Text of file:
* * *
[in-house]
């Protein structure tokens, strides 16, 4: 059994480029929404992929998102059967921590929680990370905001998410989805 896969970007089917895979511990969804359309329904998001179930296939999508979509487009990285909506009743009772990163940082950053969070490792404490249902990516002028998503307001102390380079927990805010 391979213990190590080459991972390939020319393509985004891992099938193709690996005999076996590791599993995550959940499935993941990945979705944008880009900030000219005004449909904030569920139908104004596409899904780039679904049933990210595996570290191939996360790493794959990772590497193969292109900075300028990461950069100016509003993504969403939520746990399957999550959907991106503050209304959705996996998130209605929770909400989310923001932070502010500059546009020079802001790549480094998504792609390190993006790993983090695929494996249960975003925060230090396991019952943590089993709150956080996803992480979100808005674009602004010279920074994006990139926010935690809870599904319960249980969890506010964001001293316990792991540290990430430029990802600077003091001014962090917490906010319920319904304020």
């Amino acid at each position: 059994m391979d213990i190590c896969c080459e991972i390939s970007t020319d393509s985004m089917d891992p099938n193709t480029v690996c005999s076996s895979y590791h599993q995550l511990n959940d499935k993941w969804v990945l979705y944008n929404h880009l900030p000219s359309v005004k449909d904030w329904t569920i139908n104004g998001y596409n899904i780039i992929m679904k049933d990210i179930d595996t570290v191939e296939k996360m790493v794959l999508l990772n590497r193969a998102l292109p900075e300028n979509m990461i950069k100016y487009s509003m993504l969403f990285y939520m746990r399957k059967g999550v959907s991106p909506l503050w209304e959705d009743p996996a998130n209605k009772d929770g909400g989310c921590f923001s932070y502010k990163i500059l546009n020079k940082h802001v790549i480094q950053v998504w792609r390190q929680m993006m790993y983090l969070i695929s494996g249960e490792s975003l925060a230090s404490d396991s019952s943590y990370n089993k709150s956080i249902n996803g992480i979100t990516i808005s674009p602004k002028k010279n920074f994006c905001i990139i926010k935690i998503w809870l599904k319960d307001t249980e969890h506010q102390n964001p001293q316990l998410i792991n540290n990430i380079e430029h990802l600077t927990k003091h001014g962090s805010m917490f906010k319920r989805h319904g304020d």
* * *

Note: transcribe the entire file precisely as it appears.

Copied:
[in-house]
């Protein structure tokens, strides 16, 4: 059994480029929404992929998102059967921590929680990370905001998410989805 896969970007089917895979511990969804359309329904998001179930296939999508979509487009990285909506009743009772990163940082950053969070490792404490249902990516002028998503307001102390380079927990805010 391979213990190590080459991972390939020319393509985004891992099938193709690996005999076996590791599993995550959940499935993941990945979705944008880009900030000219005004449909904030569920139908104004596409899904780039679904049933990210595996570290191939996360790493794959990772590497193969292109900075300028990461950069100016509003993504969403939520746990399957999550959907991106503050209304959705996996998130209605929770909400989310923001932070502010500059546009020079802001790549480094998504792609390190993006790993983090695929494996249960975003925060230090396991019952943590089993709150956080996803992480979100808005674009602004010279920074994006990139926010935690809870599904319960249980969890506010964001001293316990792991540290990430430029990802600077003091001014962090917490906010319920319904304020």
């Amino acid at each position: 059994m391979d213990i190590c896969c080459e991972i390939s970007t020319d393509s985004m089917d891992p099938n193709t480029v690996c005999s076996s895979y590791h599993q995550l511990n959940d499935k993941w969804v990945l979705y944008n929404h880009l900030p000219s359309v005004k449909d904030w329904t569920i139908n104004g998001y596409n899904i780039i992929m679904k049933d990210i179930d595996t570290v191939e296939k996360m790493v794959l999508l990772n590497r193969a998102l292109p900075e300028n979509m990461i950069k100016y487009s509003m993504l969403f990285y939520m746990r399957k059967g999550v959907s991106p909506l503050w209304e959705d009743p996996a998130n209605k009772d929770g909400g989310c921590f923001s932070y502010k990163i500059l546009n020079k940082h802001v790549i480094q950053v998504w792609r390190q929680m993006m790993y983090l969070i695929s494996g249960e490792s975003l925060a230090s404490d396991s019952s943590y990370n089993k709150s956080i249902n996803g992480i979100t990516i808005s674009p602004k002028k010279n920074f994006c905001i990139i926010k935690i998503w809870l599904k319960d307001t249980e969890h506010q102390n964001p001293q316990l998410i792991n540290n990430i380079e430029h990802l600077t927990k003091h001014g962090s805010m917490f906010k319920r989805h319904g304020d």